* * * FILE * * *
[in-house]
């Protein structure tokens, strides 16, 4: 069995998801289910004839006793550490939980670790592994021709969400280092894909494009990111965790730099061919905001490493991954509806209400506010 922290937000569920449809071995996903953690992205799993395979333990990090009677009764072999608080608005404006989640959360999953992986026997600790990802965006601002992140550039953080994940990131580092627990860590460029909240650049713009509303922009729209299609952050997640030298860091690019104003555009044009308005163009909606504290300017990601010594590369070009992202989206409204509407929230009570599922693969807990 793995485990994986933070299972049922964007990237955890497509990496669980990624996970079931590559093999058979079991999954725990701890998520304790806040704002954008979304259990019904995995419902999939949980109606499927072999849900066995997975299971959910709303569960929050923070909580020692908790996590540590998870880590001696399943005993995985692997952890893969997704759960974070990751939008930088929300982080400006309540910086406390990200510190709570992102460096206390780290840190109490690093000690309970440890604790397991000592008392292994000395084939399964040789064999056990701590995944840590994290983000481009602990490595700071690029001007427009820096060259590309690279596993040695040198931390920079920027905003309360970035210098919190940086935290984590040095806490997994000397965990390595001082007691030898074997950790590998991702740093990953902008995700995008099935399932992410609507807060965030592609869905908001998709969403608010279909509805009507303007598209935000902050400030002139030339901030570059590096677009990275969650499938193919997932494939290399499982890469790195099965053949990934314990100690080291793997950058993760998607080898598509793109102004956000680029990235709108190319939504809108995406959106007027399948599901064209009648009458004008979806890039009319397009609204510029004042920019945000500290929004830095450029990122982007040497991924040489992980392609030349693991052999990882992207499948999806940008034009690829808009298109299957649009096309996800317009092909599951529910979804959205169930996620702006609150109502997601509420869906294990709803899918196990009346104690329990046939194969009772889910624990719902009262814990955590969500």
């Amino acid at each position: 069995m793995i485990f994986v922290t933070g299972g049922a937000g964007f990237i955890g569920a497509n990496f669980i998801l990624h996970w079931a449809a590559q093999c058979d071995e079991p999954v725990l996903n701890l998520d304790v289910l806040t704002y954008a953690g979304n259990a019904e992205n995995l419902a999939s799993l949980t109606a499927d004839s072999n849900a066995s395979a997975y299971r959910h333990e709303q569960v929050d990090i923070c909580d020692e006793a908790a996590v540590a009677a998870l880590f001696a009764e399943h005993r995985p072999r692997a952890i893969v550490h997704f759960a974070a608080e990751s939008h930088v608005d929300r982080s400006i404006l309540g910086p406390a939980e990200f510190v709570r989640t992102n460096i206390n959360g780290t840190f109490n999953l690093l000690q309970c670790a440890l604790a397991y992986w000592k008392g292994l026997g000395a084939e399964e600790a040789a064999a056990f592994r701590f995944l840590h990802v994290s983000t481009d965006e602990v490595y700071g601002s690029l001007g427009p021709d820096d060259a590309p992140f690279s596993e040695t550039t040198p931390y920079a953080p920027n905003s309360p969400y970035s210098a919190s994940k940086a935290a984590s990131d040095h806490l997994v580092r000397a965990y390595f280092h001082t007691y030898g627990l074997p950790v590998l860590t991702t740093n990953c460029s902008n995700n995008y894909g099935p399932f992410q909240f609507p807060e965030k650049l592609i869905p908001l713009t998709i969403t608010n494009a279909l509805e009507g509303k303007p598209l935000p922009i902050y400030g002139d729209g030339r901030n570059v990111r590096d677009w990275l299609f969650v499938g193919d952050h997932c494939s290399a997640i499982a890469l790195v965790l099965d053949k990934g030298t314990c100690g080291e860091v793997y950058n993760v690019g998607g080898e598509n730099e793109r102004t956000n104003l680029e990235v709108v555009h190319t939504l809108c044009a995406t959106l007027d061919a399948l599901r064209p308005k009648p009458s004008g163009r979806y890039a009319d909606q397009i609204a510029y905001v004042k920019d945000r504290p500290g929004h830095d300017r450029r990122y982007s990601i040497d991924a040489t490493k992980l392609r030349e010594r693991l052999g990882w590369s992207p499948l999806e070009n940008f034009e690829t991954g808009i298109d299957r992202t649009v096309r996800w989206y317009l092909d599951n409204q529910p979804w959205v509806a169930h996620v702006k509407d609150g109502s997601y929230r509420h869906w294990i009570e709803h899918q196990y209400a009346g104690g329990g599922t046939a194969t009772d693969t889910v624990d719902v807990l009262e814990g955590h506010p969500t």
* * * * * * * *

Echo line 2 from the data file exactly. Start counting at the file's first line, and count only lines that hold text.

């Protein structure tokens, strides 16, 4: 069995998801289910004839006793550490939980670790592994021709969400280092894909494009990111965790730099061919905001490493991954509806209400506010 922290937000569920449809071995996903953690992205799993395979333990990090009677009764072999608080608005404006989640959360999953992986026997600790990802965006601002992140550039953080994940990131580092627990860590460029909240650049713009509303922009729209299609952050997640030298860091690019104003555009044009308005163009909606504290300017990601010594590369070009992202989206409204509407929230009570599922693969807990 793995485990994986933070299972049922964007990237955890497509990496669980990624996970079931590559093999058979079991999954725990701890998520304790806040704002954008979304259990019904995995419902999939949980109606499927072999849900066995997975299971959910709303569960929050923070909580020692908790996590540590998870880590001696399943005993995985692997952890893969997704759960974070990751939008930088929300982080400006309540910086406390990200510190709570992102460096206390780290840190109490690093000690309970440890604790397991000592008392292994000395084939399964040789064999056990701590995944840590994290983000481009602990490595700071690029001007427009820096060259590309690279596993040695040198931390920079920027905003309360970035210098919190940086935290984590040095806490997994000397965990390595001082007691030898074997950790590998991702740093990953902008995700995008099935399932992410609507807060965030592609869905908001998709969403608010279909509805009507303007598209935000902050400030002139030339901030570059590096677009990275969650499938193919997932494939290399499982890469790195099965053949990934314990100690080291793997950058993760998607080898598509793109102004956000680029990235709108190319939504809108995406959106007027399948599901064209009648009458004008979806890039009319397009609204510029004042920019945000500290929004830095450029990122982007040497991924040489992980392609030349693991052999990882992207499948999806940008034009690829808009298109299957649009096309996800317009092909599951529910979804959205169930996620702006609150109502997601509420869906294990709803899918196990009346104690329990046939194969009772889910624990719902009262814990955590969500």